What College Students Should Know about Minor in Possession (MIP) Laws in Michigan
Many states in the US have individual laws concerning minors who are found in possession of alcohol and drugs, regardless of whether or not they were using the substances. These are referred to as 'minor in possession' or 'MIP' laws. All students should be aware of the consequences that you can expect from being caught out as a minor with alcohol or drugs.
Keep reading this article to learn more about MIPs and how they could impact your life.
What is a MIP?
From January 1 in 2018, the MIP law changed to better suit modern times. A minor (anyone under the age of 21) violates the law by having any bodily alcohol content above .02, or is found to be storing drugs or alcohol on their person.
Your First MIP Offence
Your first MIP violation is classed as a civil infraction rather than a misdemeanor, and as infractions are minor violations of the law, you can expect to be punished by a simple fine of up to $100. The court can also order you to make the most of substance use disorder support, participate in community service or undergo screening and assessment at your expense.
Your Second MIP Offence
If you make the same mistake twice, you can expect a fine of up to $200 or alternatively up to 30 days in jail. Jail terms are exclusively for those who have violated an order of probation, failed to complete their treatment, screening, or community service, or failed to pay their fine. On second violations, the court may place a minor on probation and defer further proceedings. This arrangement gives them the chance to fulfill their probation terms without falling into the trap of a criminal conviction. You will only get one opportunity to resolve your offense with this type of discharge, so make it count.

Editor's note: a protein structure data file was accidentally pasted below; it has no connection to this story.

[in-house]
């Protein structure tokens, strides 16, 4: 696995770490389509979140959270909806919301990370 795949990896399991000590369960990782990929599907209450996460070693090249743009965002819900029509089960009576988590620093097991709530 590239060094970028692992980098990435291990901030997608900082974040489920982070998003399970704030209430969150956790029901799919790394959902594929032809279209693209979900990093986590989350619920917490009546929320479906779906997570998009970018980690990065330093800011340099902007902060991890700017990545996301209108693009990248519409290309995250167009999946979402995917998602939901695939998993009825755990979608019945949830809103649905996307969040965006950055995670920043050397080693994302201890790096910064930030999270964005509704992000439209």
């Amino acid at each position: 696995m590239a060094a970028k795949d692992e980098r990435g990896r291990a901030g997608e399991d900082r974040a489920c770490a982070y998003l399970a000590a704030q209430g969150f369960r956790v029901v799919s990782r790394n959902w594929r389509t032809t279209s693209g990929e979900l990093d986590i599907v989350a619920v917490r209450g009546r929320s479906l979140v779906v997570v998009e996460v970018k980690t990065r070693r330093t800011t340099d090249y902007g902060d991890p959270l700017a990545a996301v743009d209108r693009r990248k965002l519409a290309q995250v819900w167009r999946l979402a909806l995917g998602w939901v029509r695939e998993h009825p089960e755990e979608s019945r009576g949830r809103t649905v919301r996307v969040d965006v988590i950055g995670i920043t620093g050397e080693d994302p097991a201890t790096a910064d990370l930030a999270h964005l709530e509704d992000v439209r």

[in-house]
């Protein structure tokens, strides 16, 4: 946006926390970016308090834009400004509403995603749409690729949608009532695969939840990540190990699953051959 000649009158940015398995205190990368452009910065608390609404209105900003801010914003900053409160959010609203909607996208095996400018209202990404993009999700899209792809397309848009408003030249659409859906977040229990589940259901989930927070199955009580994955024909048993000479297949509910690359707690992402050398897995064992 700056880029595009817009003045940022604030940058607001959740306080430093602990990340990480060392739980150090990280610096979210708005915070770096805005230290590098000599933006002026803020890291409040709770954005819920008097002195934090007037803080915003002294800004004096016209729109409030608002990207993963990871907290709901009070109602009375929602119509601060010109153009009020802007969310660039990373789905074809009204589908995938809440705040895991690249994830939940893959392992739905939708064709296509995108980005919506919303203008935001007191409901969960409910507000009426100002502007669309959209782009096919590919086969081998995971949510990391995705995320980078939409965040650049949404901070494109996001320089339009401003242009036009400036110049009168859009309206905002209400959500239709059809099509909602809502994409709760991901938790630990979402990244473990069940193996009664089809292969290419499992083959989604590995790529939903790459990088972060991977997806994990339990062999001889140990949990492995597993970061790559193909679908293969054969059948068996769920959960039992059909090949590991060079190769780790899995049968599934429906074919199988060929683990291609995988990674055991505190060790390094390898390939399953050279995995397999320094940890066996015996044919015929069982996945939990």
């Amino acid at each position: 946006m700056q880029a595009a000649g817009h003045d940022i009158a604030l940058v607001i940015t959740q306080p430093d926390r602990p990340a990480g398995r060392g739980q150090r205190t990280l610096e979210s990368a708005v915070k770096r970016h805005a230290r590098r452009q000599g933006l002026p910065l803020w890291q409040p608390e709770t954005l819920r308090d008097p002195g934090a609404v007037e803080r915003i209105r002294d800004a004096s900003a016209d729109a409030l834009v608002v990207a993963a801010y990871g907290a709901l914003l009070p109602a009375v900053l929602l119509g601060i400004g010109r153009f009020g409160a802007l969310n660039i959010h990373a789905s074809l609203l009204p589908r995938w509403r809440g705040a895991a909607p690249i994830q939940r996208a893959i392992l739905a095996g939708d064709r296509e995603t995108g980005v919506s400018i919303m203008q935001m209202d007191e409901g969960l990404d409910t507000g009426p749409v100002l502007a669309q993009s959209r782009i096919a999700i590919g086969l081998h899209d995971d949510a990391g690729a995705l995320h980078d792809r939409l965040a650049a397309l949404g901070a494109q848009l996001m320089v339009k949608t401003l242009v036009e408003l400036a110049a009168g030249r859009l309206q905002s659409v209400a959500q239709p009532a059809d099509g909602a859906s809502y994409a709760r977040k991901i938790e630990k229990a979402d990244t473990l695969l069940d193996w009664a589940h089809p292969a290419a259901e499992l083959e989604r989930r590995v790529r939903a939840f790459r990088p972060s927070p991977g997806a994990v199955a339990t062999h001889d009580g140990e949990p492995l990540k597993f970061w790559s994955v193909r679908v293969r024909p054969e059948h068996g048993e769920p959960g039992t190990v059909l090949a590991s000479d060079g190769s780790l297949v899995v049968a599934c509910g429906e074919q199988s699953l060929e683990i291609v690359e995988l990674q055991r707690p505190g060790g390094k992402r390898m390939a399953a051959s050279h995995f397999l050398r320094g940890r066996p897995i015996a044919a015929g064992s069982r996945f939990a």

A second conviction can also take away your driver's license, as the Michigan Secretary can hold your license for 90 days offering a restricted license after 30 days but nothing more.
Your Third & Subsequent MIP Violations
If you are found guilty of a third misdemeanor, then you can expect a fine of up to $500, or alternatively up to 60 days in jail for those violating probation, avoiding fines, or skipping treatment. Those convicted of MIP with two or more prior offenses will have their driver's license suspended by the Michigan Secretary for 12 months, with the opportunity to get a restricted license after 90 days.
Don't Forfeit Your Future For A Night Out
College parties can easily become hotbeds for risking arrest as a minor in possession of alcohol, even if you're not holding any alcohol at the time of the arrest. No matter in which circumstances you were arrested, MIP charges will ignite a serious legal situation. Your reputation at college may also be at risk, meaning the consequences of a conviction could end up costing you many thousands of dollars in lost tuition and fines, as well as leaving you an unattractive criminal record. It's totally not worth the risk, so utilize alcohol and drug prevention resources to stay on the straight and narrow.
Seek experienced legal help to resolve your case before it gets out of hand with the law offices of Ray Cassar. Give our team a call today to make an appointment